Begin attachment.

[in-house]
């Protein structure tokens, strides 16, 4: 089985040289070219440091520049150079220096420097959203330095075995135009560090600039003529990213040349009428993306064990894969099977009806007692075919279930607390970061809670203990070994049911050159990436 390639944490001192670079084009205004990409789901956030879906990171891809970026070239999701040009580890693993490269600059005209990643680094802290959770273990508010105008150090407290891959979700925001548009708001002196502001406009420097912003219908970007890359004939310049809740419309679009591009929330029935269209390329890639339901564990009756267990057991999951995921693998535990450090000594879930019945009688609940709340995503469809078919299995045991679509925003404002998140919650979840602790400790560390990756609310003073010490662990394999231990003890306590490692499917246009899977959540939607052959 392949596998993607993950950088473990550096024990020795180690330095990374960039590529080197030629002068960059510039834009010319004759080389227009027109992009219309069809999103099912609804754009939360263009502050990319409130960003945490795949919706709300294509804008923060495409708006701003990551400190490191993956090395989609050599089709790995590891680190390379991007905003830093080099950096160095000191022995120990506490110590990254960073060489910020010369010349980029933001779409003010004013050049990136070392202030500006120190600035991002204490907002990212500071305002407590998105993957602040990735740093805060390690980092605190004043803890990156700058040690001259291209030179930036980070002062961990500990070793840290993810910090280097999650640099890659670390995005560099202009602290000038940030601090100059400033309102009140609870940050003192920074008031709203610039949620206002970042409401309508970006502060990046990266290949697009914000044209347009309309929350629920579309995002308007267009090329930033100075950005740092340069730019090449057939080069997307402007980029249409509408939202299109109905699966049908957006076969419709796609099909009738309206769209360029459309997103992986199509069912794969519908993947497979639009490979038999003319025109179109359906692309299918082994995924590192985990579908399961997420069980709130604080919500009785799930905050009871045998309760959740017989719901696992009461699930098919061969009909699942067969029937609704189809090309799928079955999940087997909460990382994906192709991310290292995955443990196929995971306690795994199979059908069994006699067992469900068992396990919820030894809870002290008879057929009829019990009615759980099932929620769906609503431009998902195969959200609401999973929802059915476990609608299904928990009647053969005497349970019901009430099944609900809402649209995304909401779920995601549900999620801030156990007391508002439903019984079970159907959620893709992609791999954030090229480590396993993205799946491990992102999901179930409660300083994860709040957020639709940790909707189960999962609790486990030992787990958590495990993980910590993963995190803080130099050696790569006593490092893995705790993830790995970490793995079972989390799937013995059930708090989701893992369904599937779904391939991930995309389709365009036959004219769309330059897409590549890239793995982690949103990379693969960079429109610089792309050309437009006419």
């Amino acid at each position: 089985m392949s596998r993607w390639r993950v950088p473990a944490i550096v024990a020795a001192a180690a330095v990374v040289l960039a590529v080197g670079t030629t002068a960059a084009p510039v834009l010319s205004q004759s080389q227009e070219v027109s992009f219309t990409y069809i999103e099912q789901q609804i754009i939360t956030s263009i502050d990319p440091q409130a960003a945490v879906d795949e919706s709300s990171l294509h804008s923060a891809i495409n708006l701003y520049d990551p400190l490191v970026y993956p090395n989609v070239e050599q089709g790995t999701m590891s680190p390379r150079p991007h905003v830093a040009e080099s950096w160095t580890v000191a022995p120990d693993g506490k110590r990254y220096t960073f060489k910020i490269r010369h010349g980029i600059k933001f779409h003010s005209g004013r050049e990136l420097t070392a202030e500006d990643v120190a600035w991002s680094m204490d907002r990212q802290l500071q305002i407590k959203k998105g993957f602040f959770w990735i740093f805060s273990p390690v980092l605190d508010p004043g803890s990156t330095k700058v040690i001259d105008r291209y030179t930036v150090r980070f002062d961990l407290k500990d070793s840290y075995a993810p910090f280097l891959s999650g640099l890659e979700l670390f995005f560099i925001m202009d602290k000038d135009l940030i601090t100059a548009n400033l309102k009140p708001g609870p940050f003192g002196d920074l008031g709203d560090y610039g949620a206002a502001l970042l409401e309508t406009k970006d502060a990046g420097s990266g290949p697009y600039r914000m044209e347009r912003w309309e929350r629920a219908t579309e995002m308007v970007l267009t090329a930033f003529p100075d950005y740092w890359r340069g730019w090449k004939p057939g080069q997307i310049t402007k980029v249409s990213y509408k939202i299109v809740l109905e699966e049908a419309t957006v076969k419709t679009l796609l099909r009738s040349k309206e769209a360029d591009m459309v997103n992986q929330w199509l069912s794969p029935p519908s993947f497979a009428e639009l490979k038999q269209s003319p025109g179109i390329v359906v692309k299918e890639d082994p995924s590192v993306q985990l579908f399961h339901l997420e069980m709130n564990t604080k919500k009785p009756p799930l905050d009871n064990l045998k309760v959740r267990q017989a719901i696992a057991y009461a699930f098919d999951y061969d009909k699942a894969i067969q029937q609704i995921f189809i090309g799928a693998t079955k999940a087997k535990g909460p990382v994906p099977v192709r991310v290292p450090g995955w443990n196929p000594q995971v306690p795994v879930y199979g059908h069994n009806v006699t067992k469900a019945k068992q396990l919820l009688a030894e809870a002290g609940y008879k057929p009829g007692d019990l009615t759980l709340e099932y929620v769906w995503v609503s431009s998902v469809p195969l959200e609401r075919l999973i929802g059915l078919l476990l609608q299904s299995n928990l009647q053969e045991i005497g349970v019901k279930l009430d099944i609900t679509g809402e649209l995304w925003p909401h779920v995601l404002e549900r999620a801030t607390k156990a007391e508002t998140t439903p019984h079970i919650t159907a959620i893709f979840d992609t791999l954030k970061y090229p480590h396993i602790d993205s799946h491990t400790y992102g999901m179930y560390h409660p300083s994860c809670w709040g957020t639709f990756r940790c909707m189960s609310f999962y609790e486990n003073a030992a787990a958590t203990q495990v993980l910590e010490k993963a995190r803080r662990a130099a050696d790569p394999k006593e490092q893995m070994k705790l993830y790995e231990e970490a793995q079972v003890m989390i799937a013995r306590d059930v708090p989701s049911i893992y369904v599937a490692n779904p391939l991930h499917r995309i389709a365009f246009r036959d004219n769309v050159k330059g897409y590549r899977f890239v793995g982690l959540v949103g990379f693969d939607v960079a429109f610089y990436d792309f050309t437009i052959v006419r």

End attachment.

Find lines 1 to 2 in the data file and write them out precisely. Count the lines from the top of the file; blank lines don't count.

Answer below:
[in-house]
């Protein structure tokens, strides 16, 4: 089985040289070219440091520049150079220096420097959203330095075995135009560090600039003529990213040349009428993306064990894969099977009806007692075919279930607390970061809670203990070994049911050159990436 390639944490001192670079084009205004990409789901956030879906990171891809970026070239999701040009580890693993490269600059005209990643680094802290959770273990508010105008150090407290891959979700925001548009708001002196502001406009420097912003219908970007890359004939310049809740419309679009591009929330029935269209390329890639339901564990009756267990057991999951995921693998535990450090000594879930019945009688609940709340995503469809078919299995045991679509925003404002998140919650979840602790400790560390990756609310003073010490662990394999231990003890306590490692499917246009899977959540939607052959 392949596998993607993950950088473990550096024990020795180690330095990374960039590529080197030629002068960059510039834009010319004759080389227009027109992009219309069809999103099912609804754009939360263009502050990319409130960003945490795949919706709300294509804008923060495409708006701003990551400190490191993956090395989609050599089709790995590891680190390379991007905003830093080099950096160095000191022995120990506490110590990254960073060489910020010369010349980029933001779409003010004013050049990136070392202030500006120190600035991002204490907002990212500071305002407590998105993957602040990735740093805060390690980092605190004043803890990156700058040690001259291209030179930036980070002062961990500990070793840290993810910090280097999650640099890659670390995005560099202009602290000038940030601090100059400033309102009140609870940050003192920074008031709203610039949620206002970042409401309508970006502060990046990266290949697009914000044209347009309309929350629920579309995002308007267009090329930033100075950005740092340069730019090449057939080069997307402007980029249409509408939202299109109905699966049908957006076969419709796609099909009738309206769209360029459309997103992986199509069912794969519908993947497979639009490979038999003319025109179109359906692309299918082994995924590192985990579908399961997420069980709130604080919500009785799930905050009871045998309760959740017989719901696992009461699930098919061969009909699942067969029937609704189809090309799928079955999940087997909460990382994906192709991310290292995955443990196929995971306690795994199979059908069994006699067992469900068992396990919820030894809870002290008879057929009829019990009615759980099932929620769906609503431009998902195969959200609401999973929802059915476990609608299904928990009647053969005497349970019901009430099944609900809402649209995304909401779920995601549900999620801030156990007391508002439903019984079970159907959620893709992609791999954030090229480590396993993205799946491990992102999901179930409660300083994860709040957020639709940790909707189960999962609790486990030992787990958590495990993980910590993963995190803080130099050696790569006593490092893995705790993830790995970490793995079972989390799937013995059930708090989701893992369904599937779904391939991930995309389709365009036959004219769309330059897409590549890239793995982690949103990379693969960079429109610089792309050309437009006419």